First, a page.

It was found that language used in one model law too easily conflated drug abusers and patients in pain. The model bill prohibits prescribing drugs to what it calls “drug dependent persons” defined as someone who would experience “symptoms of mental or physical distress or disorder” were they to stop taking the drug in question. This definition could apply as much to someone addicted to heroin as to someone using morphine. Furthermore, the model bill warns against prescribing drugs in “unusual” or “dangerous” doses which, it is argued, could result in the undertreatment of pain due to concern about over-prescribing morphine.23

However, some of the general requirements of international drug control conventions, like the need to prevent the use of opioids outside the health system, are interpreted in an overly stringent way by some countries. For example, some national laws require opioids to be stored in alarmed rooms and restrict how much of an opioid doctors can administer.24

In an effort to clarify how national laws can adhere to the requirements of international drug control conventions, without affecting the availability of opioid analgesics, WHO published a set of guidelines entitled 'Ensuring balance in national policies on controlled substances: guidance for availability and accessibility of controlled medicines' in 2011.

Knowledge and misconceptions of opioids and pain relieving drugs

Morphine, a narcotic drug used as pain treatmentEvidence from both America and countries in sub-Saharan Africa suggest that in more developed and less developed countries alike, HIV and AIDS-related pain is underdiagnosed and undertreated and is a lesser priority than treating disease and infection themselves.25 26

Patients can sometimes be reluctant to report pain and may refuse pain relief due to their reluctance to take opioids. Some are concerned about side effects of opioids and some may try to reduce the amount they take, instead using alternative medicine. Patients may also worry that they could appear to others to be abusing pain medications.27

There are also several unhelpful myths and misconceptions about opioids that translate into under-utilisation for pain. One is that morphine is used by doctors to hasten death. In part due to high-profile criminal cases involving doctors and morphine, one UK hospice worker believed national media take as “accepted fact” that, towards the end of life, pain medications are used in ever increasing doses until the patient dies.28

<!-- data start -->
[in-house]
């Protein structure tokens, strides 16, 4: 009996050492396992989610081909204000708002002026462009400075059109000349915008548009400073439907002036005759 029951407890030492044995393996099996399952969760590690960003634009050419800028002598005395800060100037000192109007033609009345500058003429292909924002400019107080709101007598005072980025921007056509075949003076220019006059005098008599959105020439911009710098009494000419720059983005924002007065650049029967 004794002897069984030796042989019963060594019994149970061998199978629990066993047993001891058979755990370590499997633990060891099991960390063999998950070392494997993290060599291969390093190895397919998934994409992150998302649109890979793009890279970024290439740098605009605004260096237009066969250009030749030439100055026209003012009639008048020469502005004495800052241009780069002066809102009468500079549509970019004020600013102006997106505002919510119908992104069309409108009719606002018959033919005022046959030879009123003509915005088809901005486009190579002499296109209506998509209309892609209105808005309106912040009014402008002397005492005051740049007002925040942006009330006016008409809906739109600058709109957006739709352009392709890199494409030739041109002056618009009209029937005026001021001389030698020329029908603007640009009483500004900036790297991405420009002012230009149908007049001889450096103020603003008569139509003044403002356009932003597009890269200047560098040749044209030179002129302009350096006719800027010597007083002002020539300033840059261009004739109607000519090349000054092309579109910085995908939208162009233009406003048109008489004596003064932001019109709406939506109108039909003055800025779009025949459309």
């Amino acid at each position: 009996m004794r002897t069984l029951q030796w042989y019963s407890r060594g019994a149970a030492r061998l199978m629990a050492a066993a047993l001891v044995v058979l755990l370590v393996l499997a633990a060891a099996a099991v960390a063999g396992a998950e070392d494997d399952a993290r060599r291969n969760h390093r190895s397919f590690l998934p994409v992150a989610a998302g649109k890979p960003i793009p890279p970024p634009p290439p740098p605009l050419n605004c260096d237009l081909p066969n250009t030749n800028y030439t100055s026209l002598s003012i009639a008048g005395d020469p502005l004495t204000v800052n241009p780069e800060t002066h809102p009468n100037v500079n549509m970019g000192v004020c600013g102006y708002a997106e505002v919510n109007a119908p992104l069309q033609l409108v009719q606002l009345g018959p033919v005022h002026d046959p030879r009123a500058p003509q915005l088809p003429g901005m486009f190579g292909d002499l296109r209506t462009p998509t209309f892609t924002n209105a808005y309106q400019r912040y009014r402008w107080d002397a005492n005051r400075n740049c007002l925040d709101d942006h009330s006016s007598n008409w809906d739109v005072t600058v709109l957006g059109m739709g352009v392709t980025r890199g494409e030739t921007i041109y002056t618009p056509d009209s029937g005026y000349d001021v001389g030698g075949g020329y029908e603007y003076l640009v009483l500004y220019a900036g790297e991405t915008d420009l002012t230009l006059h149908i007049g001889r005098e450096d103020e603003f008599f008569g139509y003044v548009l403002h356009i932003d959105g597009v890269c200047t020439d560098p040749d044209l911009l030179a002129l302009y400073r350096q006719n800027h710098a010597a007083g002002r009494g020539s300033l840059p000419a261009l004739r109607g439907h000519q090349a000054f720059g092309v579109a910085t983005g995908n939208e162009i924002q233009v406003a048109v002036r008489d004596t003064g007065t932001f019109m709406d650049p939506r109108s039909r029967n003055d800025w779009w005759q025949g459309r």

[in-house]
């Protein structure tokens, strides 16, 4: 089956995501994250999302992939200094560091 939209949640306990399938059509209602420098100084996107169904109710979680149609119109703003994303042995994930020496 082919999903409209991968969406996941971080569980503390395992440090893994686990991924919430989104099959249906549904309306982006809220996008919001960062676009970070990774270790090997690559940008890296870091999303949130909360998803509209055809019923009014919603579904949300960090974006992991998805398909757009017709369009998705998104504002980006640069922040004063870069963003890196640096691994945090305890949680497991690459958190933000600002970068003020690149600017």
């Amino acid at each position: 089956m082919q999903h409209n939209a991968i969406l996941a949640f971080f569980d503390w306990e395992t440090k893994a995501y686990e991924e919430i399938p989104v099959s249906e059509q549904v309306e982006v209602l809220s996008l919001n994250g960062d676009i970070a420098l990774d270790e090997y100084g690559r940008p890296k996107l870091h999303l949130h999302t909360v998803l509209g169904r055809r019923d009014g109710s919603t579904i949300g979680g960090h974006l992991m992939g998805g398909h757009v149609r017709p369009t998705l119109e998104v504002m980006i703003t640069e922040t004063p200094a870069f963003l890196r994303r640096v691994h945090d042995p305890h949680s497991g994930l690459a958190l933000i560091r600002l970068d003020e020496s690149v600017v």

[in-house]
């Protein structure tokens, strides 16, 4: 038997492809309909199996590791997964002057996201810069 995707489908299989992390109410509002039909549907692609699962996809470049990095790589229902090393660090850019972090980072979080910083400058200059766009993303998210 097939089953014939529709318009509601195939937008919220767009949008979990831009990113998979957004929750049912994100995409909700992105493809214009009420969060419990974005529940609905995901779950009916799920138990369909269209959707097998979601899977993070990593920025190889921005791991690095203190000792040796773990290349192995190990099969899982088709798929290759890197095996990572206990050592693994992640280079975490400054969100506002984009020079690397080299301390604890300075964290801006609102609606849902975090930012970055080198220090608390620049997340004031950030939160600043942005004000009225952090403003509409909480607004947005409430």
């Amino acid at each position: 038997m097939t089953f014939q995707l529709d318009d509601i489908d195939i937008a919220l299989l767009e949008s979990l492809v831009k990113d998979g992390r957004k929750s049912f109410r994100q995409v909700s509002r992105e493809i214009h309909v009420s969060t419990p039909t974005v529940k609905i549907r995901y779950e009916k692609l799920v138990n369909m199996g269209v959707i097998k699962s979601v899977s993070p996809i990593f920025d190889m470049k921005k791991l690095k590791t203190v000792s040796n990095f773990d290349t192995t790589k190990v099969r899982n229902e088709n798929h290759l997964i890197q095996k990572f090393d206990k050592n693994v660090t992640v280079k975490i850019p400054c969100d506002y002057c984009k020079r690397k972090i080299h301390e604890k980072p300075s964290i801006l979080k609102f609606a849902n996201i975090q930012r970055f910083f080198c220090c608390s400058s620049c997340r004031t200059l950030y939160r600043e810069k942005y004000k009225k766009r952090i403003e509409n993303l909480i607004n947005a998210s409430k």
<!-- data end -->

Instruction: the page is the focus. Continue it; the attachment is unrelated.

Medical staff are sometimes poorly trained to assess HIV-related pain, and have little knowledge of the effectiveness of opioids. A significant fear exists that patients will become addicted to morphine. Morphine is often withheld from patients in pain due to the belief that they will become tolerant and the narcotic will therefore become ineffective in treating severe pain.29 The latter problem is compounded when it is substance abusers who require opioid pain relief. Such patients, including injecting drug users, may require higher and more frequent doses due to their heightened opioid tolerance.30

However, with the relevant training, healthworkers can be taught to overcome these attitudinal barriers and administer opioids effectively.

Stringent regulations and costs of pain relief

National authorities must report detailed estimates and assessments for opioids needed to the International Narcotics Control Board (INCB) four times a year, and must obtain a variety of certificates related to the import and export of drugs.31 Apart from well developed procurement systems, this requires procurement officials to have an in-depth and working knowledge of the complex system of the necessary export and import licenses for controlled substances.

In a survey of PEPFAR-supported countries in Africa, stringent regulations on the storage and prescription of pain relieving medicines were considered some of the main barriers to opioid provision. The authority to prescribe, dispense or handle opioids can sometimes be restricted only to particular individuals such as doctors or those who have registered with certain governmental or medical authorities. Such processes can be lengthy and time-consuming.32 Two participants in a palliative care survey illustrate these problems:

“Licences are hard to obtain. You need to write an exam then apply for a licence.”

“I waited nearly one and a half years to get my first licence to prescribe oral morphine.”33